The last week saw rain across much of the country. Western and South Australian farmers will welcome the rain as planting continues but many farmers in the east will be hoping for a gap in the rain as it is now so wet, planting is being held up. That said, east coast plantings are already advanced. Most of the canola is already in the ground. Some areas may end up getting replanted to wheat or barley as it’s been too wet.
Looking forward, the Bureau of Meteorology said June to August rainfall is very likely to be above median for much of mainland Australia. The chance of exceeding the median is greater than 80% across most of northern Australia, southern Queensland, New South Wales, north-western Victoria, and the north-eastern half of South Australia. Large parts of eastern Australia have a 40% to 60% chance of being in the wettest 20% of past June to August periods. This is around two to three times the normal likelihood of a very wet season. There is an elevated chance of below-median winter rainfall for parts of Western Australia’s Southwest.
The cash markets were sharply higher this week on the bullish global news and some domestic market shorts being squeezed. Grains are very difficult to buy. At this stage, it feels like Australia will continue to find both export and domestic demand and therefore we feel it is likely values will remain firm into new crop. Wheat is just one of a number of commodities that will be pushing for space on the export elevators this year so our expectation is there will be little or no inverse to new crop this year at the FOB point. Indeed, new crop (2022/23) bids were steady to higher in all zones.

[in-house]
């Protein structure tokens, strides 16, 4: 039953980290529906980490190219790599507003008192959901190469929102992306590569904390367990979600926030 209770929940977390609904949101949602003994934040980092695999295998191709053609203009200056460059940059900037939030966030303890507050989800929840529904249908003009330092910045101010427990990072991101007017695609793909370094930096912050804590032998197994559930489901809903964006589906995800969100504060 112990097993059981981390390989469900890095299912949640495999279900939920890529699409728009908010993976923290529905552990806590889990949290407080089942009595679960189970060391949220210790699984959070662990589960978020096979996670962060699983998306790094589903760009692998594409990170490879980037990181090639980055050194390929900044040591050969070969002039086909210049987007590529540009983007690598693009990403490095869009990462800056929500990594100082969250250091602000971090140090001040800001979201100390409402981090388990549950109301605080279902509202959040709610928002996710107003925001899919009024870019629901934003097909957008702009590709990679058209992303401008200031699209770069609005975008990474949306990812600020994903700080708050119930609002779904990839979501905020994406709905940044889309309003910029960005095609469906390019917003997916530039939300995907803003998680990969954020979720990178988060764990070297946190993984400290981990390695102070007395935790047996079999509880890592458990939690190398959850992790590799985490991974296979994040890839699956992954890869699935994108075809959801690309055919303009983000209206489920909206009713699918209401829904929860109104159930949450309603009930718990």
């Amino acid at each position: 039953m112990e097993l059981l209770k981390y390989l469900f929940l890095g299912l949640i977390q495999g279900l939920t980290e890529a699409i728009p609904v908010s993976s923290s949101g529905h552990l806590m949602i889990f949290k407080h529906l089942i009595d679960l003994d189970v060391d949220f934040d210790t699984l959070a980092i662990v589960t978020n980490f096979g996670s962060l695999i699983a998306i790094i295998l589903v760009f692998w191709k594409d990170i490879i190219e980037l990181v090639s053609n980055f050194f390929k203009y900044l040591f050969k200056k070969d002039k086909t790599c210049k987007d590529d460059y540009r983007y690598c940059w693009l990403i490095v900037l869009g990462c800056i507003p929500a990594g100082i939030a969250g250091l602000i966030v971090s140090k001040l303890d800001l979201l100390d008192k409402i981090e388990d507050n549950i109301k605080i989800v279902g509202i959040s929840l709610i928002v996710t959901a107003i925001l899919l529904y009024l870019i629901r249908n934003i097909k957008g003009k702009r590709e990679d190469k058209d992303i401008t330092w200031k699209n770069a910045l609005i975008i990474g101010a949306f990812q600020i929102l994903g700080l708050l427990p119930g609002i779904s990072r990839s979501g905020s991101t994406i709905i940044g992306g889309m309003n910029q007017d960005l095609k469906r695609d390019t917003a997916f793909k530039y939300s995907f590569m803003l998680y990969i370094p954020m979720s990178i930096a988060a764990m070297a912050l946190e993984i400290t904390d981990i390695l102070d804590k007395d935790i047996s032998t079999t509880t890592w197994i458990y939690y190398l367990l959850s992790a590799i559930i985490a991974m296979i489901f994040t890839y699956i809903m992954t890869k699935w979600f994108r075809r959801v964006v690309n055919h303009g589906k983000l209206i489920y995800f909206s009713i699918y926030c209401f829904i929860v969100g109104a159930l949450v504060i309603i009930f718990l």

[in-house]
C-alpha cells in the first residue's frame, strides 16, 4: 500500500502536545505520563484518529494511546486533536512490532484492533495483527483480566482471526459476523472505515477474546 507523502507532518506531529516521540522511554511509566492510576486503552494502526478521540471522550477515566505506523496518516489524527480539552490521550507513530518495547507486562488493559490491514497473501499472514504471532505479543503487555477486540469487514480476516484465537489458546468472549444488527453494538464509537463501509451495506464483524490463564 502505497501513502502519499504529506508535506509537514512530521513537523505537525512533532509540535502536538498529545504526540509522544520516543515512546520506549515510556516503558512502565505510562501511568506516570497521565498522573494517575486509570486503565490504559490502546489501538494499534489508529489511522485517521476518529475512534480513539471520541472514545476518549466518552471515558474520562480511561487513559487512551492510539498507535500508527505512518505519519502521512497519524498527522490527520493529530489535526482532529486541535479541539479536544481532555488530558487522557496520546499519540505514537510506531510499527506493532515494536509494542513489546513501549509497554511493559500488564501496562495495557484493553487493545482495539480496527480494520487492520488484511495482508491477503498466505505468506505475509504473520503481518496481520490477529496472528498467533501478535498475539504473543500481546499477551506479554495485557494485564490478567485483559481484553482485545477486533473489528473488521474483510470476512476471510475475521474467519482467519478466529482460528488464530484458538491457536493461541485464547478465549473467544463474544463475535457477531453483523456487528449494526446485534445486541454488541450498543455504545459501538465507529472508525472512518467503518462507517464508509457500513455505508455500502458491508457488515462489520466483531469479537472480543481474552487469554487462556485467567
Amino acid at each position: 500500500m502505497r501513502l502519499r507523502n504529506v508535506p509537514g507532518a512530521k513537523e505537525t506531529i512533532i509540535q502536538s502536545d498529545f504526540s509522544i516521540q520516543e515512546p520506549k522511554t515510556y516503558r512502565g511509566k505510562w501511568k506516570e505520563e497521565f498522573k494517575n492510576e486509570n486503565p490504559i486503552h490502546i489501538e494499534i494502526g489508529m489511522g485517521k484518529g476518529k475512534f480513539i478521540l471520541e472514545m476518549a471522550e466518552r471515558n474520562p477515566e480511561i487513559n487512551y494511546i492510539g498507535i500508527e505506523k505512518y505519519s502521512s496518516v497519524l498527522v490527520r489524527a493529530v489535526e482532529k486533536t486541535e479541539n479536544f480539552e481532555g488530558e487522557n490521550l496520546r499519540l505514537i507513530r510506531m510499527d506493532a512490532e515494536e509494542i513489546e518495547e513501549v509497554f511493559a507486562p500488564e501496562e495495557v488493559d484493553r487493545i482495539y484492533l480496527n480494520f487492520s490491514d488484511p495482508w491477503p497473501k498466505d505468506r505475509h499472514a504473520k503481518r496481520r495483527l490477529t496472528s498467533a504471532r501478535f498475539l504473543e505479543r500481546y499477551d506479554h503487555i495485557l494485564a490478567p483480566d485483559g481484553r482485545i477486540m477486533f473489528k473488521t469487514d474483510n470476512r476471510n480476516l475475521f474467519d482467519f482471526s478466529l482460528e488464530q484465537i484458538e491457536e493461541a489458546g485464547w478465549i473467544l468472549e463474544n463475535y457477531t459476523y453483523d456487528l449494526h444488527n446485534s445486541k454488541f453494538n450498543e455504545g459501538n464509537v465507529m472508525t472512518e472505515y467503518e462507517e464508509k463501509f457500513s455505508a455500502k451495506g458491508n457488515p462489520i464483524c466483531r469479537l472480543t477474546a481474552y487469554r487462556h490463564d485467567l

High prices have many domestic demand sectors assessing if they can ration back grain demand. This is only possible for a few; others will be assessing how they can pass the prices back on. We expect that feedlot numbers will decline as there is plenty of natural fodder. Overall, the capacity to pare back domestic grain usage is limited as most of the industries are domestically focused.
On the International demand side, many consumers are seemingly trying to reconcile local commercial realities with current values and certainly, the issue of demand destruction has at some point got to impact FOB values. Although, there seems little evidence of it to date.
As time progresses and the Russia/Ukraine war continues, the impact of limited Black Sea exports only becomes more acute as French and Hard Red Winter crops struggle with dry weather. Weather remains too wet across the US Northern Plains which is likely to result in less spring wheat and corn plantings for North Dakota and Minnesota.
Add to this India’s seismic decision to ban bulk exports on Friday night – albeit with caveats – and it feels like we are witnessing the emergence of a wheat balance sheet issue, the likes of which many of us have never witnessed.
Interestingly, the USDA touched on this issue in its latest report. Globally, world wheat production is forecast to fall by 4.5MMT to 774.8MMT. World wheat stocks are set to fall by 12.7MMT to 267MMT which is the smallest since 2016/17, although global trade has grown by 20MMT since then. Pardon the pun, but that is food for thought…